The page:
CINCINNATI, Oct. 12 (UPI) -- A new technique used by surgeons and scientists at Cincinnati Children's Hospital Medical Center gave a teenager a new face, a pediatric plastic surgeon said.
The first-of-its-kind surgery combined donor bone, growth hormone and the patient's own stem cells to create new cheekbones for a boy with Treacher Collins Syndrome, The Cincinnati Enquirer reported.
The rare genetic disorder in which bones in the face and skull are underdeveloped or missing left Brad Guilkey, 15, with insufficient protection around his eyes, Jesse Taylor, the surgeon in the Division of Craniofacial and Pediatric Plastic Surgery who led the surgical team.
The new surgery is a better alternative than donor bone from cadavers, which can be rejected, or bone transplanted from another part of the patient's body, which can create further disfigurement, Taylor said.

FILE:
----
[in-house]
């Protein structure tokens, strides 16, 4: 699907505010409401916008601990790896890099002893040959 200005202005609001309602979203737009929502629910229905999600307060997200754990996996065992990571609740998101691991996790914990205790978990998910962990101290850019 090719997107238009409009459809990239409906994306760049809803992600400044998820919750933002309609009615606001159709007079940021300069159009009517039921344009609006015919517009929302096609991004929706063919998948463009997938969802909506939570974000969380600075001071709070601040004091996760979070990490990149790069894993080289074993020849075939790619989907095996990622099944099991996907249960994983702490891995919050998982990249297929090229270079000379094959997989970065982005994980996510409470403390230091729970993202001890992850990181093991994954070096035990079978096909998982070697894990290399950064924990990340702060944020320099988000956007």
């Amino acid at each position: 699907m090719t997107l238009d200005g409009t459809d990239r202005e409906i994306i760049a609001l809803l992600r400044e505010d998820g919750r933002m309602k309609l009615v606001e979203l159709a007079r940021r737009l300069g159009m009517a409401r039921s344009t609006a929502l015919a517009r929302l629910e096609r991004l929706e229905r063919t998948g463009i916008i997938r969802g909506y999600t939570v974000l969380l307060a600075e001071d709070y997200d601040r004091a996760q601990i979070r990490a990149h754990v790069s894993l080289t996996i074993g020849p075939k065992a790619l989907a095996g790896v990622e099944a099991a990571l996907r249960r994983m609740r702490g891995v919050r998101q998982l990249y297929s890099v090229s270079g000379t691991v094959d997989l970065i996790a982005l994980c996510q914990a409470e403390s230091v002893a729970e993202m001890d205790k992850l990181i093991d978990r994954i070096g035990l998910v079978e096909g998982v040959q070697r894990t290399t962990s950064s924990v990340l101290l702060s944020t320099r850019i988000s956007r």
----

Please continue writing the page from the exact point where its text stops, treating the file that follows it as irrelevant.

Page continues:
"If you think about the applications, trauma is certainly one, but kids who are born with facial or cranial malformations often need bone or other tissues," the surgeon said. He also said people with cancer could also benefit.
For Brad's procedure, Taylor carved a model of the missing bones from cadaver bone, then injected the cadaver bone infrastructure with stem cells harvested from Brad's stomach fat and a type of growth hormone, called Bone Morphogenic Protein-2, which signals stem cells to turn into bone cells.
Then they wrapped the whole construct in a piece of periosteum, the membrane that covers living bone, harvested from Brad's thigh. This was to encourage the bone to make its own growth hormone. They then inserted the bone constructs into Brad's skull.